Cedars Of Lebanon

Attention: open in a new window. PDFPrintE-mail

Palestine, as a territory, is destitute of forests suitable for building material. When, therefore, King David projected a grand edifice which should be the crowning glory of the reign of his son Solomon, and an evidence of the national devotion to God, he made application to Hiram, the Phoenician monarch, whose possessions included the powerful mountain ranges of Lebanon, for a supply of the cedars which grew there in unparalleled abundance. The Tyrian king, between whom and King David there existed a more than royal friendship, readily acceded to his request; and thus the work of preparation for building was expedited. So large was the supply of this material furnished to King Solomon, that, after the completion of the edifice upon Mount Moriah, which occupied seven years and upward, King Solomon erected, upon the contiguous hill westward, a palace for his own use, in which, so abundantly did the cedar enter, that it was entitled ‘the House of Lebanon.’

On Lebanon’s majestic brow
The grand and lofty cedars grew
That, shipped in floats to Joppa’s port
Up to Jerusalem were brought.

The principal groves of cedar were found about 150 miles north-west of Jerusalem, and not far from the seacoast on which the cities of Sidon, Sarepta, and Tyre stood. This suggests the mode of transhipment, which is described in the Scriptures: The trunks of trees were rudely shaped, made into floats or rafts, and brought down the coast by  Phoenician mariners, the most skilful sailors of the age, about 100 miles to the port of Joppa, the only seaport opposite Jerusalem, from which it was distant but 35 miles. Here they were adapted, by the tools of the workmen, to the exact places they were to occupy in the Temple, and then carried by land to the Sacred Hill.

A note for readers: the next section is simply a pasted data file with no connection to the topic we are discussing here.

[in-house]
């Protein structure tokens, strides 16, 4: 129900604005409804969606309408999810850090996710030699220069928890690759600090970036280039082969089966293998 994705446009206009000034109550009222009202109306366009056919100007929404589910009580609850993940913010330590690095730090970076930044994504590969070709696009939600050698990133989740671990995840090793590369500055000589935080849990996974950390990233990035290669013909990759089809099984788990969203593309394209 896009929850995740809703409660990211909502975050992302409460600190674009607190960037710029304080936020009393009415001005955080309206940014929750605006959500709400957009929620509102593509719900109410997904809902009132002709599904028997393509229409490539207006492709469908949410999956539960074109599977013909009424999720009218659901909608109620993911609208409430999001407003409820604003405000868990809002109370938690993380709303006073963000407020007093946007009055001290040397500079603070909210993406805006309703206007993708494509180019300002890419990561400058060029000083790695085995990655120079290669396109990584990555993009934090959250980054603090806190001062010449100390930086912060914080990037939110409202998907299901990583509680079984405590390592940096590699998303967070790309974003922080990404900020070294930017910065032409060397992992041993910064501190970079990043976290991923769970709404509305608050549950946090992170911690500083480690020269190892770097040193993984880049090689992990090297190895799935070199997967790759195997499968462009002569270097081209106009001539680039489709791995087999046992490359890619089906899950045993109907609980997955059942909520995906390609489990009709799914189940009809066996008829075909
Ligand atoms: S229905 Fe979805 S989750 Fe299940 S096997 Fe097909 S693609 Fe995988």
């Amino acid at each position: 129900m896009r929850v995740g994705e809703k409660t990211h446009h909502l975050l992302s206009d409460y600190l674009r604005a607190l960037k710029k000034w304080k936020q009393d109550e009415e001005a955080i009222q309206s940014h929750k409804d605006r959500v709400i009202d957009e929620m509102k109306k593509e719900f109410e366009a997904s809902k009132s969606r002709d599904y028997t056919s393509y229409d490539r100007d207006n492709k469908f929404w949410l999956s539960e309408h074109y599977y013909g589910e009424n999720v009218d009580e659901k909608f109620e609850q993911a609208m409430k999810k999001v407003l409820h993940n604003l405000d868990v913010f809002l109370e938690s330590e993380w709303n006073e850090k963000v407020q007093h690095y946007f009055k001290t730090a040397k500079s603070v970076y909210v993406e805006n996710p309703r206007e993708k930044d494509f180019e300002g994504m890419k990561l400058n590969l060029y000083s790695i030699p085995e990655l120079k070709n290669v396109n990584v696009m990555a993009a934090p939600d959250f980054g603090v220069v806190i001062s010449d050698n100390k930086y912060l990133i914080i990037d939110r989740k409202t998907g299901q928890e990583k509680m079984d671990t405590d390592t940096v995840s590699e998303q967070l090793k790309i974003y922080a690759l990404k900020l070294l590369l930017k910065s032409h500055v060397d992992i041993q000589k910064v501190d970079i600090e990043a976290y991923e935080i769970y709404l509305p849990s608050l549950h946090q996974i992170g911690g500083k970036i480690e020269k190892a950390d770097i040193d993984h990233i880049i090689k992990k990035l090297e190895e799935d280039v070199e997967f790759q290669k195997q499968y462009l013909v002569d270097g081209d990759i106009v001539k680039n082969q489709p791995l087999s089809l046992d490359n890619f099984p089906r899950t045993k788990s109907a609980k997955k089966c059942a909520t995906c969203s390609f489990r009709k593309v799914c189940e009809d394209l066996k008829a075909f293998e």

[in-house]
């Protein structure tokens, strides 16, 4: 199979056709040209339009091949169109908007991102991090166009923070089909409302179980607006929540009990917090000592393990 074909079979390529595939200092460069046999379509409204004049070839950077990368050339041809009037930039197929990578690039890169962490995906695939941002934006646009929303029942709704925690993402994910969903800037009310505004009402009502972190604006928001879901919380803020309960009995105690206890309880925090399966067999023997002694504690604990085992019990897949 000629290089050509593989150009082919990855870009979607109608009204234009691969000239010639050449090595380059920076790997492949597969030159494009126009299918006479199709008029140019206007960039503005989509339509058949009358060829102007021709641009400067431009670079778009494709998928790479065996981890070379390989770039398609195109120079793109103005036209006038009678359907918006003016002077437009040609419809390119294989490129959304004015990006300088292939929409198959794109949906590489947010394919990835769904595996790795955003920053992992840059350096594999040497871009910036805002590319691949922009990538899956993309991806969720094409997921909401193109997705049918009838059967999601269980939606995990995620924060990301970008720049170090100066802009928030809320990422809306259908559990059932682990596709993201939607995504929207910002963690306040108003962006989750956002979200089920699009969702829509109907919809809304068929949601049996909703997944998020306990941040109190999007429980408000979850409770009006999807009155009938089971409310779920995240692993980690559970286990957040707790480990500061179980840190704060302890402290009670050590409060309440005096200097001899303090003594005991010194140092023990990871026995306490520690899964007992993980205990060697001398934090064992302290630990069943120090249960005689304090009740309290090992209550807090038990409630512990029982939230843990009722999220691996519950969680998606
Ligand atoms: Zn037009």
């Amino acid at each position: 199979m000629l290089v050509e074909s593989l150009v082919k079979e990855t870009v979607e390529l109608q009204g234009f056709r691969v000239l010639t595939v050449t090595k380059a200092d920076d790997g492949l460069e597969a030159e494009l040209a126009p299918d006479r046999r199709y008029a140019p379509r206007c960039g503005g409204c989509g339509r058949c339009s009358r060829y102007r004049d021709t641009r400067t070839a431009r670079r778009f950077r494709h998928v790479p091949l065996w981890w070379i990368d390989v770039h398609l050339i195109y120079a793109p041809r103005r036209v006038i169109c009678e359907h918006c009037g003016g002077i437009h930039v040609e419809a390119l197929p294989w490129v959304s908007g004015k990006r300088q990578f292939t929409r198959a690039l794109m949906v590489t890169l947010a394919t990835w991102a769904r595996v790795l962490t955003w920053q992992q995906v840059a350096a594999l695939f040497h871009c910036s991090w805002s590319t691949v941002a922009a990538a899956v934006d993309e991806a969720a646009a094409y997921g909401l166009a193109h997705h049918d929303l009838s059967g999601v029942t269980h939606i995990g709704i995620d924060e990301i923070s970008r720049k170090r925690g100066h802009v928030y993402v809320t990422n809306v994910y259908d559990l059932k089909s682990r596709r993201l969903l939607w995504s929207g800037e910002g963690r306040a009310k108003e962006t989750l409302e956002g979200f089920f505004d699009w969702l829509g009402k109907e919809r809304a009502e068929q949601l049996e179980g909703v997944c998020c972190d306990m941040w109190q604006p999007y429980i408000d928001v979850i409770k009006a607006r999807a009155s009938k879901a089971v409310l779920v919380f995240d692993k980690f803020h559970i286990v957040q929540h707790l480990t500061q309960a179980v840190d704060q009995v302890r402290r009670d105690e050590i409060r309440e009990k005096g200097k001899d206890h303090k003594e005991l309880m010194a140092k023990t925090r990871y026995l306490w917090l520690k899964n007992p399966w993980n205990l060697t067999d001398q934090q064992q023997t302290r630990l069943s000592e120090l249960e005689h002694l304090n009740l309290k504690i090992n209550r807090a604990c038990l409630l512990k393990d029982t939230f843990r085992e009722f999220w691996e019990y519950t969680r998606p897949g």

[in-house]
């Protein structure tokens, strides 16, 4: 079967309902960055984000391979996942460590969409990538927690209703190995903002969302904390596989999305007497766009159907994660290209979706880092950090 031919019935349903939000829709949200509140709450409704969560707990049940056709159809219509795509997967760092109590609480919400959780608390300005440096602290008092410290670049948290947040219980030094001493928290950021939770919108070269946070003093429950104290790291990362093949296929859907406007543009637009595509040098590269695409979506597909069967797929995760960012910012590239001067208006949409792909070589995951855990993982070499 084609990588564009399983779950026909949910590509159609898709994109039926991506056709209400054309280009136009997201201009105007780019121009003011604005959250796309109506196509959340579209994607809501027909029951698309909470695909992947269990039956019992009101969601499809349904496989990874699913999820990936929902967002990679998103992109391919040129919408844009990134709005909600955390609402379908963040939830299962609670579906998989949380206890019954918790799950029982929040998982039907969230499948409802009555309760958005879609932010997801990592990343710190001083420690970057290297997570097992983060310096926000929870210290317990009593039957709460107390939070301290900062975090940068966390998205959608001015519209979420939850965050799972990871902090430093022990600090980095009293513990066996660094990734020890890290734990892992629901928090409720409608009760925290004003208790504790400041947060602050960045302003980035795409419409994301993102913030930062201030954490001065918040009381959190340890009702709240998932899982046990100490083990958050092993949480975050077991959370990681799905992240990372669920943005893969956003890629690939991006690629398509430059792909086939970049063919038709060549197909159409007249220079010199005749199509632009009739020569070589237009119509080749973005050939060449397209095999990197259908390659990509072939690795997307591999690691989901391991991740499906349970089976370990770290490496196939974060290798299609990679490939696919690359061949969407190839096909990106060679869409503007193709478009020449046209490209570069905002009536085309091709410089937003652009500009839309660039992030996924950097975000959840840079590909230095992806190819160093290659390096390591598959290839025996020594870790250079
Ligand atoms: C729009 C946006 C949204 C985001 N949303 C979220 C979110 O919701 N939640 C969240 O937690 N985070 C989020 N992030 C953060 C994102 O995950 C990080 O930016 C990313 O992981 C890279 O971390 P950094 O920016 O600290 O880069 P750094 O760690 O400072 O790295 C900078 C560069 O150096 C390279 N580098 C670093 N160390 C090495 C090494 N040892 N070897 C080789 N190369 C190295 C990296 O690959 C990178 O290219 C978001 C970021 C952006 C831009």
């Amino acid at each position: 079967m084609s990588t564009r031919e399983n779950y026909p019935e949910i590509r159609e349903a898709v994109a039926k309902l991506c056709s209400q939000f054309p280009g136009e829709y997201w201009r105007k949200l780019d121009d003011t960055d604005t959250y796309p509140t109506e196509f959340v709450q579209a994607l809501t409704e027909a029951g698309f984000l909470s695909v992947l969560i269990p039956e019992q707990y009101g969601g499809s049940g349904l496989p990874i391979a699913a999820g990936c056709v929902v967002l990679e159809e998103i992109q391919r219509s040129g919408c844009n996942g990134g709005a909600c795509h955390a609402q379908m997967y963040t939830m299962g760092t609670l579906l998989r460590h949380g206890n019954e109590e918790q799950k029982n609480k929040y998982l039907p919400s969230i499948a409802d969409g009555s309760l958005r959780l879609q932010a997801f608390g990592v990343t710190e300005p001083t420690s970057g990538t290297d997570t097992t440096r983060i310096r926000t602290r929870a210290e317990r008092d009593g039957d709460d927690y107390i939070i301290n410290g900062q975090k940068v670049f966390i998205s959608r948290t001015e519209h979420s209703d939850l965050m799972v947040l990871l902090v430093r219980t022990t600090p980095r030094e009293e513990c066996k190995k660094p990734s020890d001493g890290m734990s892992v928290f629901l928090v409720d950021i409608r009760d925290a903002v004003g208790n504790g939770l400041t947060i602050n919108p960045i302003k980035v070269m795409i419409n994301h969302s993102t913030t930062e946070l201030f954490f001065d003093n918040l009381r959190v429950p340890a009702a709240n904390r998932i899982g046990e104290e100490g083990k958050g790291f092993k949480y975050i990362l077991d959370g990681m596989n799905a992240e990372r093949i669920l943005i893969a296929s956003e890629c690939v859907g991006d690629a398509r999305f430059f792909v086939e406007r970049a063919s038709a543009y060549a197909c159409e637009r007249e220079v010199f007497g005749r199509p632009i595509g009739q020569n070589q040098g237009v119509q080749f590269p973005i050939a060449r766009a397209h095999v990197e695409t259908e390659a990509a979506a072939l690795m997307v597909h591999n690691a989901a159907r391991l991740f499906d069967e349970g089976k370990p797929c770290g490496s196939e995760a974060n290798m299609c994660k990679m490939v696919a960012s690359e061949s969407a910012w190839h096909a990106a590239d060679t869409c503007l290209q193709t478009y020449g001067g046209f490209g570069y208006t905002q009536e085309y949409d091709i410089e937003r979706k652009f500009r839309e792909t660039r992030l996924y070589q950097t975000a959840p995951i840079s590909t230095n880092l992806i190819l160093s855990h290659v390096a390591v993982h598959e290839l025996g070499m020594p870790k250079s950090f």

Being incorruptible to atmospheric influences, the cedar beams and planks thus used might have remained to this day, the ornaments of Moriah and Sion, and the tokens of the brotherly covenants that connected the monarchs of Israel and Phoenicia, but for the destructive influences of invasion. The Temple, having stood for 416 years, was burned by Nebuchadnezzar, King of Babylon, who was the instrument in God’s hand to chastise a rebellious and idolatrous people.

The number of cedars remaining upon Lebanon is very small — less, it is said than 100; but these are grand specimens of the Creator’s power, towering in sublimity in the valleys, where they are hidden, and suggesting what must have been the ancient glory of Lebanon, covered with a growth of such.

JOPPA The peculiarly hilly, and even precipitous, character of Joppa is preserved in the traditions of the Degree of MARK MASTER, and a benevolent moral deduced, in accordance with the entire instructions of the grade.

True charity, a plant divinely nursed,
Fed by the hope from which it rose at first,
Thrives against hope, and in the rudest scene; 
Storms but enliven its unfading green,
Exuberant is the shadow it supplies,
Its fruit on earth, its growth above the skies.

Thus no opportunity is lost, either in covenants, emblems, traditions, or dramatic exercises, to impress upon the candidate’s mind the Divine lesson that, great as faith and hope are esteemed in their effects upon the human heart, “The greatest of these is charity.”

John Sherer
Royal Arch Mason Magazine Spring 1998